Investing in Infrastructure
Protecting and Investing in Wisconsin's Transportation Infrastructure
Wisconsin’s transportation infrastructure is a part of our heritage as the dairy state. Many of the state’s industries, from manufacturing to tourism, timber to grain, depend on a healthy transportation system, including roads, bridges, freight rail, ports, and airports.
Businesses across the state depend on a strong transportation backbone. The tourism industry relies on our transportation system to bring people to visit our state’s many tourist destinations. In addition, manufacturing, dairy, and many other industries need a quality transportation system to get products to and from markets efficiently, so they can maintain their competitive edge.
All businesses and their workers, whether a dairy farmer from Wrightstown, a timber company from Hayward, or a dock worker from Superior, need a solid transportation infrastructure to compete in the global marketplace.
The 2013-2015 Budget allocates more than $6 billion to our transportation infrastructure. This significant investment by the state will make major improvements to our highway system and increase spending on harbor upgrades and freight rail. In addition, there are no gas tax increases, no mileage-registration, no fee increases, and there are no scheduled delays for any highway projects.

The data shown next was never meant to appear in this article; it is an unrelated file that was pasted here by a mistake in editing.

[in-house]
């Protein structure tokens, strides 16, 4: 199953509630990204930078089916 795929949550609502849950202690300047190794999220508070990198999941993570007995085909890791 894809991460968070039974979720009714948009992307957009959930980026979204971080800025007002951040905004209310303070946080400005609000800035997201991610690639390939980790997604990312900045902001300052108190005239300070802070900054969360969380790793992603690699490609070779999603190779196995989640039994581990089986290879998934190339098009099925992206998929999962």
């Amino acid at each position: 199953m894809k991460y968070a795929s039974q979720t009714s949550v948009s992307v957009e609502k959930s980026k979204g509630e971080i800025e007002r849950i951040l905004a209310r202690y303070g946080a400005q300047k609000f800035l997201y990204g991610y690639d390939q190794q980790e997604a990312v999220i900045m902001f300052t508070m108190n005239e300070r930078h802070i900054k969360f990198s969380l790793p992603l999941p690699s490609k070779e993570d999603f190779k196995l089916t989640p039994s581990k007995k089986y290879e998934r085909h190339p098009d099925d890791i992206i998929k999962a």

Funding to local governments will increase in the Governor’s budget. Municipalities will receive a 4 percent increase in General Transportation Aid. County aid will increase from $94.6 million to $98.4 million for calendar year 2015, a 4 percent increase.
Another important part of our state’s infrastructure is the ease of access to high-speed internet service. The new Broadband Expansion Grant will improve access to high speed internet for rural and underserved areas of our state. A one time $4.3 million payment as well as $500,000 annually ongoing will encourages innovative projects to improve the state’s broadband infrastructure. High-speed broadband internet service is required for businesses wanting to expand into new markets and for students, who are interested in digital learning opportunities like the new UW Flex Option.
Governor Walker’s plan prioritizes existing revenue streams, continues to repay the raids on the transportation fund, and makes sensible operational reforms so Wisconsin can continue to invest in its infrastructure.